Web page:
Or vice versa? OK, this just came to me, and today I am in a fog of influenza-induced fever, which is the excuse I plan to use if the iPod people tell me I’m taking their name in vain.
In spite of this fog I managed to reply to an email from women’s mag journalist Jen Allen, who’s writing up a story on vibrators for Self Magazine. What are common concerns? What do we say to Good Vibes customers who have those concerns? One of the complaints of some nascent vibrator buyers is: But it seems so mechanical!
And after all these years I finally had an answer just about everyone in this increasingly technological society will be able to relate to, given the number of Apple sound-and-moving-picture gizmos that have infiltrated our lives: Sure, a vibrator is mechanical, but so is an iPod, and every day more people are plugging into those instead of just humming their favorite tunes.
See, I *can* hum. And sing… sort of. But music is such a many-splendored pleasure, it would be a shame to restrict myself to only my own shower stylings. When I wake up in the middle of the night or the wee hours now (perimenopause: such a garden of delights, whether or not you call ‘em hot flashes or “power surges”) I have a trick for going back to sleep that involves assiduously avoiding getting on the mental squirrel-wheel that is obsession with all I need to get done; I figure that unless I’m going to get up at 3:30 a.m. to do it, I’m better served by actually falling back to sleep.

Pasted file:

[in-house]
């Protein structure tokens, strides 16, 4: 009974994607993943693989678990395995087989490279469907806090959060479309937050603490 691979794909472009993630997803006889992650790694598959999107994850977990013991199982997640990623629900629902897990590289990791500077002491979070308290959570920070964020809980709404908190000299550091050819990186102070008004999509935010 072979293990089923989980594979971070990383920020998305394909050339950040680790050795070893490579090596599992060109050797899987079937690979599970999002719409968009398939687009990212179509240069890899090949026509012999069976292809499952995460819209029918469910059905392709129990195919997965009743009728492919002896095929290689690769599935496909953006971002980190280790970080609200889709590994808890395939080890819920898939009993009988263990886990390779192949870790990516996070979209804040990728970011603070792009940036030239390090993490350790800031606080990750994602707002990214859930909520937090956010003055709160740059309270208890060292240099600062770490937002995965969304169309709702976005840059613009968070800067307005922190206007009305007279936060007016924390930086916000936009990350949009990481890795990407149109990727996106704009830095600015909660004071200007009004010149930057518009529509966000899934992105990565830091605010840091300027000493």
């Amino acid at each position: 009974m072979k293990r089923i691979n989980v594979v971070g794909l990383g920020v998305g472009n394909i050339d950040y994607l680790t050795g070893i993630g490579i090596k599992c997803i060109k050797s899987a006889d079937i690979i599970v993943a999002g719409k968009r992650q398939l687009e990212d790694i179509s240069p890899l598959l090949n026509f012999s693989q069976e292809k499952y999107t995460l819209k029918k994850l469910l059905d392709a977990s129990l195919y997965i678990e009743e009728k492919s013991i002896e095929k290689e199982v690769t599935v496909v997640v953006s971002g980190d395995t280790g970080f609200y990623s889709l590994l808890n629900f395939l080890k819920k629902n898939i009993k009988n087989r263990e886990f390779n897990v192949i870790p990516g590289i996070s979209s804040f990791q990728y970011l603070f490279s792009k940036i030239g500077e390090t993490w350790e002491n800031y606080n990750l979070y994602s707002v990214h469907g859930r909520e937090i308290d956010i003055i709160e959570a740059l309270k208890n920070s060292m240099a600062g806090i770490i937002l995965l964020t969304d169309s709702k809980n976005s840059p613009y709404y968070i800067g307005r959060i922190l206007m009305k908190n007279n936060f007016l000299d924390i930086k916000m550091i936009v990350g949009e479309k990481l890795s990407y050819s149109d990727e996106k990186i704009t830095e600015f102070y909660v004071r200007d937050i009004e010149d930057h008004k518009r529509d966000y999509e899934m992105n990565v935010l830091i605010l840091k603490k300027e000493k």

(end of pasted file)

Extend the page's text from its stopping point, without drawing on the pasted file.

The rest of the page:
So I put my hand on Teacup (she’s usually there within reach, probably *hoping* I’ll have a hot flash), getting her to purr, and I sing songs in my head. Things that I haven’t heard in thirty years — Veronique Sanson, people! Where is she now? The entire Rocky Horror Picture Show album! (You know I have a minor obsession with it, and there is nothing more soothing than “Don’t Dream It, Be It” when the night is dark. Plus if I drift off to erotic dreams of Frank N. Furter, RiffRaff, and Columbia, so much the better – www.rockyhorror.com).
All the Britpop that used to play on the UK radio station that beamed to the continent when I was an exchange student in Germany in 1973. You can’t find that stuff on jukeboxes now, my friend. You can’t find the German stuff at all! Heino! No *way*! Nor, for that matter, is most of the jukebox fare from my days at Butterfield Stage Station, the biker bar in Arlington, Texas, where I worked in 1975, easily accessible in the new century. Sure, I can download Jefferson Starship doing “Miracles,” but all that other cowboy/biker bar stuff? I wouldn’t even know where to look. It, like the bikers I cruised or went home with, live in my brain, especially at 3 a.m.
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